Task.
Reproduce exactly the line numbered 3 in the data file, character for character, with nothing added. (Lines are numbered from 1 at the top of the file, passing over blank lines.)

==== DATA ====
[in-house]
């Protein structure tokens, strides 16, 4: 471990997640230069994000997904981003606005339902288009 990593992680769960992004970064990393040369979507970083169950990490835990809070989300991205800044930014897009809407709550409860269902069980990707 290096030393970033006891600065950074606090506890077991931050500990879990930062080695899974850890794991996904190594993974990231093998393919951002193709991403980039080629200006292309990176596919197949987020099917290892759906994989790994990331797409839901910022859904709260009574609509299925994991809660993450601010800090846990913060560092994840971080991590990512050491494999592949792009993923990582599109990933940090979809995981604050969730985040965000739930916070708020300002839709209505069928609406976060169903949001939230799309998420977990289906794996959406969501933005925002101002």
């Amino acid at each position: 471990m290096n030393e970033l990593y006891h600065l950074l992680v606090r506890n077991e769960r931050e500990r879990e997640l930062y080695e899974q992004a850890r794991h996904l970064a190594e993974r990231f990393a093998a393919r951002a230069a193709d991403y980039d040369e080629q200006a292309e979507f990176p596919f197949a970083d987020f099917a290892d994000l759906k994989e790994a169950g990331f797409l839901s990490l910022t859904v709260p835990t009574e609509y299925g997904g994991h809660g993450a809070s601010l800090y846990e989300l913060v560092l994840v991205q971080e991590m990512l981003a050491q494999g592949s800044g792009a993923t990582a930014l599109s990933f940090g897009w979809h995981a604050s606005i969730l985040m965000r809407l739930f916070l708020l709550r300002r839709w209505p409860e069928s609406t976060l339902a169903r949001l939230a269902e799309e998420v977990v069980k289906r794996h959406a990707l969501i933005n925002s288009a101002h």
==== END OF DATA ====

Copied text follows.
């Amino acid at each position: 471990m290096n030393e970033l990593y006891h600065l950074l992680v606090r506890n077991e769960r931050e500990r879990e997640l930062y080695e899974q992004a850890r794991h996904l970064a190594e993974r990231f990393a093998a393919r951002a230069a193709d991403y980039d040369e080629q200006a292309e979507f990176p596919f197949a970083d987020f099917a290892d994000l759906k994989e790994a169950g990331f797409l839901s990490l910022t859904v709260p835990t009574e609509y299925g997904g994991h809660g993450a809070s601010l800090y846990e989300l913060v560092l994840v991205q971080e991590m990512l981003a050491q494999g592949s800044g792009a993923t990582a930014l599109s990933f940090g897009w979809h995981a604050s606005i969730l985040m965000r809407l739930f916070l708020l709550r300002r839709w209505p409860e069928s609406t976060l339902a169903r949001l939230a269902e799309e998420v977990v069980k289906r794996h959406a990707l969501i933005n925002s288009a101002h």